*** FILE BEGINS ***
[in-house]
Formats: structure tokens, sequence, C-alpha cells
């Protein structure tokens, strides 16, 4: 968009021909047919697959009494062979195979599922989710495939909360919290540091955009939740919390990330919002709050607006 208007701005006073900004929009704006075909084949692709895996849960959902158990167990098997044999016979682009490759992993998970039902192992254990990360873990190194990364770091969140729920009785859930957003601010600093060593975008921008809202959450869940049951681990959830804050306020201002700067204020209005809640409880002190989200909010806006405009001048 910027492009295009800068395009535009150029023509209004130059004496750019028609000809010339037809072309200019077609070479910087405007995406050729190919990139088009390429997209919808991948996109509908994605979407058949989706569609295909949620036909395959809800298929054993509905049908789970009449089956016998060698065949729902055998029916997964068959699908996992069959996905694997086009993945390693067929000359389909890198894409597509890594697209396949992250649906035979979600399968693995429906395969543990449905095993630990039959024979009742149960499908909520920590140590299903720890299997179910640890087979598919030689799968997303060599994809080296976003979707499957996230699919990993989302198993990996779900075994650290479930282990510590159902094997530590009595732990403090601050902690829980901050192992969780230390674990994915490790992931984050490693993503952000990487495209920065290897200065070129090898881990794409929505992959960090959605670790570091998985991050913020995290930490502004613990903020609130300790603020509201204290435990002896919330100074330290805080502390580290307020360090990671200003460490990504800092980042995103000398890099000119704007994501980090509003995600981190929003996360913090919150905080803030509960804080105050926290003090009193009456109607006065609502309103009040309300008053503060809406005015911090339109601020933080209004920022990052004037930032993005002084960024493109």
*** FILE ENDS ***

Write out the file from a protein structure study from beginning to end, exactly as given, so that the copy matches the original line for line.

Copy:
[in-house]
Formats: structure tokens, sequence, C-alpha cells
């Protein structure tokens, strides 16, 4: 968009021909047919697959009494062979195979599922989710495939909360919290540091955009939740919390990330919002709050607006 208007701005006073900004929009704006075909084949692709895996849960959902158990167990098997044999016979682009490759992993998970039902192992254990990360873990190194990364770091969140729920009785859930957003601010600093060593975008921008809202959450869940049951681990959830804050306020201002700067204020209005809640409880002190989200909010806006405009001048 910027492009295009800068395009535009150029023509209004130059004496750019028609000809010339037809072309200019077609070479910087405007995406050729190919990139088009390429997209919808991948996109509908994605979407058949989706569609295909949620036909395959809800298929054993509905049908789970009449089956016998060698065949729902055998029916997964068959699908996992069959996905694997086009993945390693067929000359389909890198894409597509890594697209396949992250649906035979979600399968693995429906395969543990449905095993630990039959024979009742149960499908909520920590140590299903720890299997179910640890087979598919030689799968997303060599994809080296976003979707499957996230699919990993989302198993990996779900075994650290479930282990510590159902094997530590009595732990403090601050902690829980901050192992969780230390674990994915490790992931984050490693993503952000990487495209920065290897200065070129090898881990794409929505992959960090959605670790570091998985991050913020995290930490502004613990903020609130300790603020509201204290435990002896919330100074330290805080502390580290307020360090990671200003460490990504800092980042995103000398890099000119704007994501980090509003995600981190929003996360913090919150905080803030509960804080105050926290003090009193009456109607006065609502309103009040309300008053503060809406005015911090339109601020933080209004920022990052004037930032993005002084960024493109």